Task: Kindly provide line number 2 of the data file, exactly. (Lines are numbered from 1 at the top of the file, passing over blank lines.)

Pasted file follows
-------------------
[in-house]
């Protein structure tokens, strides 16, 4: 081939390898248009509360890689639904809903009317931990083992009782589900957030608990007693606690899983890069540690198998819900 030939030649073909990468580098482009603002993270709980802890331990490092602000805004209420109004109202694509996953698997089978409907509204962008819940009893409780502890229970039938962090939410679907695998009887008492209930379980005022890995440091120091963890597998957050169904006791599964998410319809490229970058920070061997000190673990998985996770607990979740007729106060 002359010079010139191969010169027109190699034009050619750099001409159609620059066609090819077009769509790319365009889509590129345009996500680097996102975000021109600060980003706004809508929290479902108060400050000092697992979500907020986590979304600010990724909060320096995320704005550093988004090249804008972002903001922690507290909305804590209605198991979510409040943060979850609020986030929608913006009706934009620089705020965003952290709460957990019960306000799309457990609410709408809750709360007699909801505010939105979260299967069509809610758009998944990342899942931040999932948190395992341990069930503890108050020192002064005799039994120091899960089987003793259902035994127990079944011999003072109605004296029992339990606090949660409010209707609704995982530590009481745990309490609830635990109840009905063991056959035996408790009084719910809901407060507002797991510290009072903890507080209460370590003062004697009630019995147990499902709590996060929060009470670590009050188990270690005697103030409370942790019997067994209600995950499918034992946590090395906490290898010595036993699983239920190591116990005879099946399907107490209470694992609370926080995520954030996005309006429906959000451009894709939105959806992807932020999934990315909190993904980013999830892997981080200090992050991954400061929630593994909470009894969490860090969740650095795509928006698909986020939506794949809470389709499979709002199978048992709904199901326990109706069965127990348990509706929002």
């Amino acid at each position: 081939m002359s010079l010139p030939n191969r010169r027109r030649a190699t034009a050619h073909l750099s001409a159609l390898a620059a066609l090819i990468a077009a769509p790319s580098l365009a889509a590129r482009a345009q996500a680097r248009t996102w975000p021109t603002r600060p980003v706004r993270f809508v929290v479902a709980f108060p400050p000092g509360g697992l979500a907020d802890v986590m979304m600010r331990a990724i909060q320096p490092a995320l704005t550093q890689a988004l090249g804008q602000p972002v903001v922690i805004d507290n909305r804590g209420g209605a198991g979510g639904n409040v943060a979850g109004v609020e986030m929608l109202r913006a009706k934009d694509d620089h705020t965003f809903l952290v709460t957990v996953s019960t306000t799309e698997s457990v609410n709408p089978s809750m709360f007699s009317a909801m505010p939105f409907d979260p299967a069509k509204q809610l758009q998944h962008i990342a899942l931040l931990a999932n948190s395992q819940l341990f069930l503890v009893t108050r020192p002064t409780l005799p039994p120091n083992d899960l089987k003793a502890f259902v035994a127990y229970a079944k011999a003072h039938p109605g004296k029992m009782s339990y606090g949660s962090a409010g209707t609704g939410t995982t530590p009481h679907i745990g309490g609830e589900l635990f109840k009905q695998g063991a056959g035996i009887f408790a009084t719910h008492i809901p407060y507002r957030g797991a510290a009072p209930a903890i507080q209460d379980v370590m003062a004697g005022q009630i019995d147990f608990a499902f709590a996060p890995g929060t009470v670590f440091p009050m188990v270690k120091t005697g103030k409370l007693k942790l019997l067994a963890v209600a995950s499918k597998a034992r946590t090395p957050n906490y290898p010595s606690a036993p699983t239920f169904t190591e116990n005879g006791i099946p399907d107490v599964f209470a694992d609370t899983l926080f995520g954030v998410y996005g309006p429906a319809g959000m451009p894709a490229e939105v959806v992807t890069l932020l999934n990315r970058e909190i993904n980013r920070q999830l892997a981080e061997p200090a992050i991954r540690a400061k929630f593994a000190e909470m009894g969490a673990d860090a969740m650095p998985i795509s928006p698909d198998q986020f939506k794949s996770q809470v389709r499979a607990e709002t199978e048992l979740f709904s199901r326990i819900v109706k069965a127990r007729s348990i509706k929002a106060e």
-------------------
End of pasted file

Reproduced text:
């Protein structure tokens, strides 16, 4: 081939390898248009509360890689639904809903009317931990083992009782589900957030608990007693606690899983890069540690198998819900 030939030649073909990468580098482009603002993270709980802890331990490092602000805004209420109004109202694509996953698997089978409907509204962008819940009893409780502890229970039938962090939410679907695998009887008492209930379980005022890995440091120091963890597998957050169904006791599964998410319809490229970058920070061997000190673990998985996770607990979740007729106060 002359010079010139191969010169027109190699034009050619750099001409159609620059066609090819077009769509790319365009889509590129345009996500680097996102975000021109600060980003706004809508929290479902108060400050000092697992979500907020986590979304600010990724909060320096995320704005550093988004090249804008972002903001922690507290909305804590209605198991979510409040943060979850609020986030929608913006009706934009620089705020965003952290709460957990019960306000799309457990609410709408809750709360007699909801505010939105979260299967069509809610758009998944990342899942931040999932948190395992341990069930503890108050020192002064005799039994120091899960089987003793259902035994127990079944011999003072109605004296029992339990606090949660409010209707609704995982530590009481745990309490609830635990109840009905063991056959035996408790009084719910809901407060507002797991510290009072903890507080209460370590003062004697009630019995147990499902709590996060929060009470670590009050188990270690005697103030409370942790019997067994209600995950499918034992946590090395906490290898010595036993699983239920190591116990005879099946399907107490209470694992609370926080995520954030996005309006429906959000451009894709939105959806992807932020999934990315909190993904980013999830892997981080200090992050991954400061929630593994909470009894969490860090969740650095795509928006698909986020939506794949809470389709499979709002199978048992709904199901326990109706069965127990348990509706929002």